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Four Tips for a Healthy Winter from Expert Paediatrician

01/02/2019
Dr. Lee Hudson, Consultant General Paediatrician
Dr. Lee Hudson, Consultant General Paediatrician

Wintertime usually sees an increase in colds and influenza (the ‘flu’), especially for children. Viruses and infectious diseases are more active in the cold weather and spread more easily as people stay indoors and socialise more. Some groups of people, such as pregnant women, young children or those with a long-term health condition will be especially vulnerable during this period as they have a lowered immune system. Dr. Lee Hudson, Consultant General Paediatrician at Great Ormond Street Hospital for Children (GOSH) in London, is sharing some of his top tips to enjoy a healthy winter with your family: 

1.    The first tip is to ensure that your child is vaccinated according to local schedules! Vaccination in children is the most important and effective way of preventing dangerous infections in children (such as measles, mumps, meningitis, Rota-virus and whooping cough). Some countries also have national programs to prevent the ‘flu’ virus, which is specially formulated within regions to protect against predicted strains of the virus. In some countries, all young children are given vaccinations against the influenza virus, and in most countries' special groups of children with longstanding conditions will be offered vaccination.  

If you would like to know more then ask your doctor. Remember that these vaccines will not protect against common, less severe common viral infections like colds but are important and proven ways of protecting against more serious infections.  

2.    If your child has a respiratory illness like asthma, and has been prescribed inhalers, make sure you have an adequate provision of inhalers so that they don’t run out when you need them. Some children are more likely to suffer more severe asthma when they develop viral infections such as colds, so make sure you are not without their usual medication in case they need it.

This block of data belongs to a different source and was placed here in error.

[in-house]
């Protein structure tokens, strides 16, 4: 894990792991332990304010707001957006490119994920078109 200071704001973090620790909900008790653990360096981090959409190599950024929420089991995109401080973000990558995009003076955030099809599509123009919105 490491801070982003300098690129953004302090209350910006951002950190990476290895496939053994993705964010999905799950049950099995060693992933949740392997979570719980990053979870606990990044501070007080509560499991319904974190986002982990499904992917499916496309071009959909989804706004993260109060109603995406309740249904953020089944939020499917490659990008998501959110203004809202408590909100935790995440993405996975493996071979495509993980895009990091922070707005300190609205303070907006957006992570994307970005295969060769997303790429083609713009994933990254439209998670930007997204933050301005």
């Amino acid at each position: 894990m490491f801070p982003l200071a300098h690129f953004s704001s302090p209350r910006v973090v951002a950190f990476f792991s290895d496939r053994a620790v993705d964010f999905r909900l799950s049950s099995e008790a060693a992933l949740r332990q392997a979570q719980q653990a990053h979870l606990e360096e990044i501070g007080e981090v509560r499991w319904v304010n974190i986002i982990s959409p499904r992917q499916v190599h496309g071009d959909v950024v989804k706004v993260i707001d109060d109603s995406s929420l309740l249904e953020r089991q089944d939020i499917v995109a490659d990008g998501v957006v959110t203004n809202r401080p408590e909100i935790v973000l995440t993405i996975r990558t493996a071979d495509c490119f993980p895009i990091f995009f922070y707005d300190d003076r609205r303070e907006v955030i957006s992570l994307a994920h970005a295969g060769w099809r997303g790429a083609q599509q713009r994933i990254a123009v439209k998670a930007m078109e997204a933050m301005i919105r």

3.    Teach your children good hand washing techniques and make sure they know to wash their hands, especially after going to the toilet. Many of the common vomiting and diarrheal illnesses in children are spread from hand to mouth, so good hand washing can help prevent getting and spreading these illnesses.

4.    In winter, families tend to spend more time indoors and heaters go on, which increases the risk of fire or carbon monoxide poisoning. Make sure you have appropriate carbon monoxide detectors in your house and know the warning signs: dizziness, nausea, tiredness and confusion as well as difficulty breathing. Make sure your family have a plan if there is a fire in the house, including your children knowing for how to leave the house safely, and make sure the fire alarms in your home are working.

Dr. Lee Hudson

Consultant General Paediatrician

Dr Hudson is a consultant paediatrician at Great Ormond Street Hospital for Children, working within the departments of General and Adolescent Paediatrics and Mental Health. Dr Hudson's particular clinical interest is in medical aspects of psychological medicine, in particular, eating disorders as well as general adolescent health. However, he is a generalist with interests in all areas of child and adolescent health. He is also the medical consultant for the Adolescent Medicine and Chronic Fatigue Syndrome Service at University College London Hospital (UCLH). Dr Hudson set up one first clinic in the UK providing medical care for children and young people with eating disorders and feeding disorders, working alongside mental health professionals. He worked for 2 years in the paediatric and adolescent obesity service at UCLH.
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